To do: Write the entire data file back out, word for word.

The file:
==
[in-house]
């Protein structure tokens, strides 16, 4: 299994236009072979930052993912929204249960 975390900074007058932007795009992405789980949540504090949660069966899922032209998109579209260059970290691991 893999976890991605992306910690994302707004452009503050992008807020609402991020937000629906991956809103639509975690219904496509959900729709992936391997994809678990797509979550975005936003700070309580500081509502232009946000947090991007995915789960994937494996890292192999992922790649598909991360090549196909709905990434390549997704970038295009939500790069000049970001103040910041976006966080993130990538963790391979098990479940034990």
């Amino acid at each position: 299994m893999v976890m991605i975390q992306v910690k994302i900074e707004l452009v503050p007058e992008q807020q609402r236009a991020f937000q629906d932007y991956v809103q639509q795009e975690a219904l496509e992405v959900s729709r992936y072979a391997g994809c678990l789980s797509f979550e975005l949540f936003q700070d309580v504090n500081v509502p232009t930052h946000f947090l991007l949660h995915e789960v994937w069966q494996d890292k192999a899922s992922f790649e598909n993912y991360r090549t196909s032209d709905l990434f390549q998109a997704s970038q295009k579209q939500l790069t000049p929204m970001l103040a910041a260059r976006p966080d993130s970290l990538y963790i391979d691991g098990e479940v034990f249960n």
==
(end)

[in-house]
């Protein structure tokens, strides 16, 4: 299994236009072979930052993912929204249960 975390900074007058932007795009992405789980949540504090949660069966899922032209998109579209260059970290691991 893999976890991605992306910690994302707004452009503050992008807020609402991020937000629906991956809103639509975690219904496509959900729709992936391997994809678990797509979550975005936003700070309580500081509502232009946000947090991007995915789960994937494996890292192999992922790649598909991360090549196909709905990434390549997704970038295009939500790069000049970001103040910041976006966080993130990538963790391979098990479940034990």
């Amino acid at each position: 299994m893999v976890m991605i975390q992306v910690k994302i900074e707004l452009v503050p007058e992008q807020q609402r236009a991020f937000q629906d932007y991956v809103q639509q795009e975690a219904l496509e992405v959900s729709r992936y072979a391997g994809c678990l789980s797509f979550e975005l949540f936003q700070d309580v504090n500081v509502p232009t930052h946000f947090l991007l949660h995915e789960v994937w069966q494996d890292k192999a899922s992922f790649e598909n993912y991360r090549t196909s032209d709905l990434f390549q998109a997704s970038q295009k579209q939500l790069t000049p929204m970001l103040a910041a260059r976006p966080d993130s970290l990538y963790i391979d691991g098990e479940v034990f249960n």